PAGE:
Worst Disaster in History

On July 12, 2000, the Philippines witnessed one of the world's most horrifying images of social tragedy in history. Nearly 500 garbage scavengers who were living literally at the Payatas dumpsite in Quezon City were buried alive under tons of garbage when a 50-foot garbage mountain collapsed on their makeshift houses at the height of torrential rains. It was a tragic commentary on poverty in the Philippines, yet the lesson remains to be learned to this day.



Worst Terrorist Attacks

No one thought that banditry still exists in the modern era. In April 1995, the Muslim extremist Abu Sayyaf (Bearers of the Sword) group raided the Christian town of Ipil in Zamboanga del Norte province and burned all its houses and establishments. The group also shot dead at least 54 residents of the town. The worst terrorist attack in Metro Manila took place on December 30, 2000, which was a holiday (Rizal Day). A series of bombings rocked the metropolis on that day. The worst explosion happened inside a train of the Light Rail Transit (LRT) in Manila where 22 passengers were killed and hundreds more were wounded.

In March, 2002, a group which identified itself as the Indigenous Federal State Army planted at least 10 hoax bombs around Metro Manila purportedly to demand the establishment of separate governments for Muslim and indigenous people. Investigators, however, denied that such a group exists and blamed the bomb scare to existing rebel groups.

On April 21, 2002, 15 innocent civilians were killed while 60 others were injured when a bomb exploded outside a shopping mall in General Santos City (southern Mindanao). The Abu Sayyaf quickly claimed responsibility over the bombing, although the military was convinced that a larger Muslim rebel group could be involved. On October 19, a bomb exploded aboard a public bus, killing three passengers and wounding 19 others in Balintawak, Quezon City. A fragmentation grenade also exploded in Makati City but injured no one on October 17.

On October 17, two of the seven bombs planted around Zamboanga City (western Mindanao) exploded, leaving seven people dead and 144 others injured. On October 10, a bomb, which was allegedly planted by an extortion group, exploded inside a bus terminal in Kidapawan City (central Mindanao), leaving 8 people dead and 25 others injured. On the night of October 2, a bomb, allegedly planted by Muslim extremist Abu Sayyaf group, exploded in front of a karaoke bar in Zamboanga City (western Mindanao), killing an American soldier and two Filipinos and wounding 19 others, including another American soldier.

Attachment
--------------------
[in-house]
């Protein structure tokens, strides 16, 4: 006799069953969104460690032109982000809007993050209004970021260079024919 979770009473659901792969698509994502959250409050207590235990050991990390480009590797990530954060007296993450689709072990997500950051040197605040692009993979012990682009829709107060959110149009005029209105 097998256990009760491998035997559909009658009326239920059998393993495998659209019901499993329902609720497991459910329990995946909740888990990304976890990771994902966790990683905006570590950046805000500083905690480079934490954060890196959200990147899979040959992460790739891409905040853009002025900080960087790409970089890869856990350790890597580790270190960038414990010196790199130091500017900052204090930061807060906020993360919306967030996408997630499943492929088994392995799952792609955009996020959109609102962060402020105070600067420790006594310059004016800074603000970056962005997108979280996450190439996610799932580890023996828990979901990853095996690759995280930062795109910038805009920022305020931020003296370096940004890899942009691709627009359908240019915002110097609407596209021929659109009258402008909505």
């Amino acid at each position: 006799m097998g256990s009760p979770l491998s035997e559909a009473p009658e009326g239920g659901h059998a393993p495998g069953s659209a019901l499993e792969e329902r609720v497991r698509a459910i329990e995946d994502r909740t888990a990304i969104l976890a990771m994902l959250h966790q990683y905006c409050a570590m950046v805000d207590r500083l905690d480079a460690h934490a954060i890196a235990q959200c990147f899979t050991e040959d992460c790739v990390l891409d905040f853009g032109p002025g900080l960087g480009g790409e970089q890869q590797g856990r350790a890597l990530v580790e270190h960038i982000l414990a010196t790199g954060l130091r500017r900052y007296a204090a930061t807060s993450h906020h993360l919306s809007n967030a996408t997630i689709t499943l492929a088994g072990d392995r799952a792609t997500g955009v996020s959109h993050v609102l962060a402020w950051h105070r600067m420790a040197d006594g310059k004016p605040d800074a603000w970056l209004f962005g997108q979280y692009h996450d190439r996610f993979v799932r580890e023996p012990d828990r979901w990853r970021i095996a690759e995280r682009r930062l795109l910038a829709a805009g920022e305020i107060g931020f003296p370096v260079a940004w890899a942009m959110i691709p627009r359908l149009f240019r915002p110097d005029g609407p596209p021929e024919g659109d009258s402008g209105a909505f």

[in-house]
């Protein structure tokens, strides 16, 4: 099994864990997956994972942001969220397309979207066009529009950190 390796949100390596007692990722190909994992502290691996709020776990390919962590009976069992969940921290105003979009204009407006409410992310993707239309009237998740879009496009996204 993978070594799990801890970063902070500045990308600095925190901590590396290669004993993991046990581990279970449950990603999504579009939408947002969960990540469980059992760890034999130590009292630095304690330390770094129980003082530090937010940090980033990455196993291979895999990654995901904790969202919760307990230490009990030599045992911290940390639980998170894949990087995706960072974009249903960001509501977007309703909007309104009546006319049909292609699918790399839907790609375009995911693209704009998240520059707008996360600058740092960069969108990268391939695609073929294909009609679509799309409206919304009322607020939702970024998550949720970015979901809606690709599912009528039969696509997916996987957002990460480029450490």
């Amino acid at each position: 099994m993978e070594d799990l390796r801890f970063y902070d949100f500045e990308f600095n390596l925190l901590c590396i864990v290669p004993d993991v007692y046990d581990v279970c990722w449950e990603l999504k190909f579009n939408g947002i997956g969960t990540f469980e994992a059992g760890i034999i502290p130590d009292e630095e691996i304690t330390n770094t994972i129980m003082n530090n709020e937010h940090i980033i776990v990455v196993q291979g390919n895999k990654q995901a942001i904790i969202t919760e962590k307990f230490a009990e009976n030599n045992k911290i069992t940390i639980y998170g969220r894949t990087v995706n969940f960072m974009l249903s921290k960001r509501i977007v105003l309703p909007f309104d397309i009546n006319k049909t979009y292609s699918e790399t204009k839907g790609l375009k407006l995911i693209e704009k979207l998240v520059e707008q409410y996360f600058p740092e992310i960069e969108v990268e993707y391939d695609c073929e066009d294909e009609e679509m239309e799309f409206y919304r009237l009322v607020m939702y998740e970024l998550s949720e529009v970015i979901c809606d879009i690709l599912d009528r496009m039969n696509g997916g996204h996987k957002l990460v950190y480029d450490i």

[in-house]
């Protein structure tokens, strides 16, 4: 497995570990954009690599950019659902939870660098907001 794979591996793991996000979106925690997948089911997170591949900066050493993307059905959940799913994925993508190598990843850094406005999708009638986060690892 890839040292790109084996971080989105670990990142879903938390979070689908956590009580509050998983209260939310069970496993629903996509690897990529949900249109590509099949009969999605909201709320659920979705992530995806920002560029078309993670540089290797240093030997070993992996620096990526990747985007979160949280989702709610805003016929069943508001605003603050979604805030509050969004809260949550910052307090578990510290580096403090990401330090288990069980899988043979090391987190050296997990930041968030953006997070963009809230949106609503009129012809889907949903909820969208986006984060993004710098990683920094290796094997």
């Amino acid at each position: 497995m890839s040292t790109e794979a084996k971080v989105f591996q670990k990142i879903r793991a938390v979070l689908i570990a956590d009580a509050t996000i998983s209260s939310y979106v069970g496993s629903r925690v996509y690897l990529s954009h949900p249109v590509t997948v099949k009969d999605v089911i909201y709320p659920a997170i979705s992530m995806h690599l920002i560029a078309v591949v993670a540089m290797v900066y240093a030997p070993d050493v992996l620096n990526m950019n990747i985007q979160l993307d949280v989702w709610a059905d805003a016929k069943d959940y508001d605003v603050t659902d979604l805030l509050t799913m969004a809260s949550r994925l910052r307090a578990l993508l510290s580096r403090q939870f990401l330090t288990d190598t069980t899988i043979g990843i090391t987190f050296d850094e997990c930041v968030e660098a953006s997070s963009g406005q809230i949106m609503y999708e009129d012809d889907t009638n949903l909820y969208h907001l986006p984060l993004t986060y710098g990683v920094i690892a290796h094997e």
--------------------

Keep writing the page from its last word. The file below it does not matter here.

September 11 Attacks What is considered as the world's terrorist attack was the September 11 airplane assault on the twin towers of the World Trade Center in New York in 2001. About 3,000 people were believed killed in the incident that brought all the floors of the two buildings to the ground. Reports said there were at least 500 Filipinos or Filipino-Americans working at the World Trade Center. There were 80,000 Filipinos living in New York City and another 50,000 in Washington D.C.

Sound risk assessment

obtaining accurate information impact it will have on the country and its people identification of opportunities

What to do in case of fire

1. Small fires may be extinguished by covering the flame with a non-flammable item like a pot cover or a dampened towel or blanket. Water should be used only for non-electrical fires. 2. If the fire gets out of hand, the nearest fire department should be called. 3. Escape quickly. Your household should agree on an escape plan and each room should have at least two easily accessible escape routes. 4. Avoid suffocation in a smoke-filled room by crawling as close to the ground as possible on hands and knees to the nearest exit. 5. If your clothes catch on fire, stop, drop and roll to extinguish the flames

On How To Prevent Fire Accident:

Cigarette Smoking is the number one factor of causing fire especially at home, offices, and even in public places. Throwing of Cigarette butts irresponsibly anywhere could possibly ignite some combustible materials and it can create a huge fire. Cooking in the Kitchen Mostly we used electrical stove, charcoal, gas-stove, to start fire and cook our food, however, some people are not aware that using these tools are harmful if not properly use. In some scenario that you need to leave the kitchen do not leave the cooking pan or pots unattended putt-off the fire first before leaving the area.



Candles or Kerosene lamp are usually use as an alternative if power outage are being experience during at night. To avoid fire incident, do not place it near the curtain and other combustible materials. Before going to bed to sleep, make sure that the lights have been put-off. Electrical Appliances are also one of the contributors in causing major fire accident. Never make a wire octopus connection, do not plug-in an electrical appliances for a long period of time especially when not in use. Do not experiment especially if you dont have ideas about electricity. Make sure to turn off the main electrical circuit breaker before leaving the house if no one left. Hazardous Materials we should disposed properly hazardous materials like paints, gas, adhesives and other combustible chemicals since these can cause fire.

Focus on practical steps that you and your family can take to become better prepared.